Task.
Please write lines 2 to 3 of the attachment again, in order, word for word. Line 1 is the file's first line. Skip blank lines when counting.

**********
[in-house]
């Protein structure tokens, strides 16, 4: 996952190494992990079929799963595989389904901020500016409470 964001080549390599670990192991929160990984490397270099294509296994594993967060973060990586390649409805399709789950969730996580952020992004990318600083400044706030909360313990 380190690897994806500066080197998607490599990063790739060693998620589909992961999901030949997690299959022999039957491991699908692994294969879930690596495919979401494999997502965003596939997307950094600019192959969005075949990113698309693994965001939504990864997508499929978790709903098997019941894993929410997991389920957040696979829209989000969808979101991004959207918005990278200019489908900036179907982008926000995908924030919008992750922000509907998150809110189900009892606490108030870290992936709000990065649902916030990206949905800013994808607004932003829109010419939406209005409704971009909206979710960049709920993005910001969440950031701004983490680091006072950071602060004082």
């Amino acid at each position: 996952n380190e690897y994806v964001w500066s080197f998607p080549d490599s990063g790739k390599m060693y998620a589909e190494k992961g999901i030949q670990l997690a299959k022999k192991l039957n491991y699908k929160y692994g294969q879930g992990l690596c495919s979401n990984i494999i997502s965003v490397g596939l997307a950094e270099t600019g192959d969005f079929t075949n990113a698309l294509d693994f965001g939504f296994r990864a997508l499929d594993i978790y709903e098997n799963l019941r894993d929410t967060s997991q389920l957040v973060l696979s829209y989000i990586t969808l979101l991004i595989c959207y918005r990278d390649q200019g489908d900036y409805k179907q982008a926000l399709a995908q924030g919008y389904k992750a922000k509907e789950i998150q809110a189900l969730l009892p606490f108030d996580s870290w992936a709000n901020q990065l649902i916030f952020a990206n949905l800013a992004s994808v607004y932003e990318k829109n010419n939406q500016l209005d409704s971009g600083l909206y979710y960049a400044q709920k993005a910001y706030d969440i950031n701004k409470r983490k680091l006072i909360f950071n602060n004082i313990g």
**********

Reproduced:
């Protein structure tokens, strides 16, 4: 996952190494992990079929799963595989389904901020500016409470 964001080549390599670990192991929160990984490397270099294509296994594993967060973060990586390649409805399709789950969730996580952020992004990318600083400044706030909360313990 380190690897994806500066080197998607490599990063790739060693998620589909992961999901030949997690299959022999039957491991699908692994294969879930690596495919979401494999997502965003596939997307950094600019192959969005075949990113698309693994965001939504990864997508499929978790709903098997019941894993929410997991389920957040696979829209989000969808979101991004959207918005990278200019489908900036179907982008926000995908924030919008992750922000509907998150809110189900009892606490108030870290992936709000990065649902916030990206949905800013994808607004932003829109010419939406209005409704971009909206979710960049709920993005910001969440950031701004983490680091006072950071602060004082």
């Amino acid at each position: 996952n380190e690897y994806v964001w500066s080197f998607p080549d490599s990063g790739k390599m060693y998620a589909e190494k992961g999901i030949q670990l997690a299959k022999k192991l039957n491991y699908k929160y692994g294969q879930g992990l690596c495919s979401n990984i494999i997502s965003v490397g596939l997307a950094e270099t600019g192959d969005f079929t075949n990113a698309l294509d693994f965001g939504f296994r990864a997508l499929d594993i978790y709903e098997n799963l019941r894993d929410t967060s997991q389920l957040v973060l696979s829209y989000i990586t969808l979101l991004i595989c959207y918005r990278d390649q200019g489908d900036y409805k179907q982008a926000l399709a995908q924030g919008y389904k992750a922000k509907e789950i998150q809110a189900l969730l009892p606490f108030d996580s870290w992936a709000n901020q990065l649902i916030f952020a990206n949905l800013a992004s994808v607004y932003e990318k829109n010419n939406q500016l209005d409704s971009g600083l909206y979710y960049a400044q709920k993005a910001y706030d969440i950031n701004k409470r983490k680091l006072i909360f950071n602060n004082i313990g």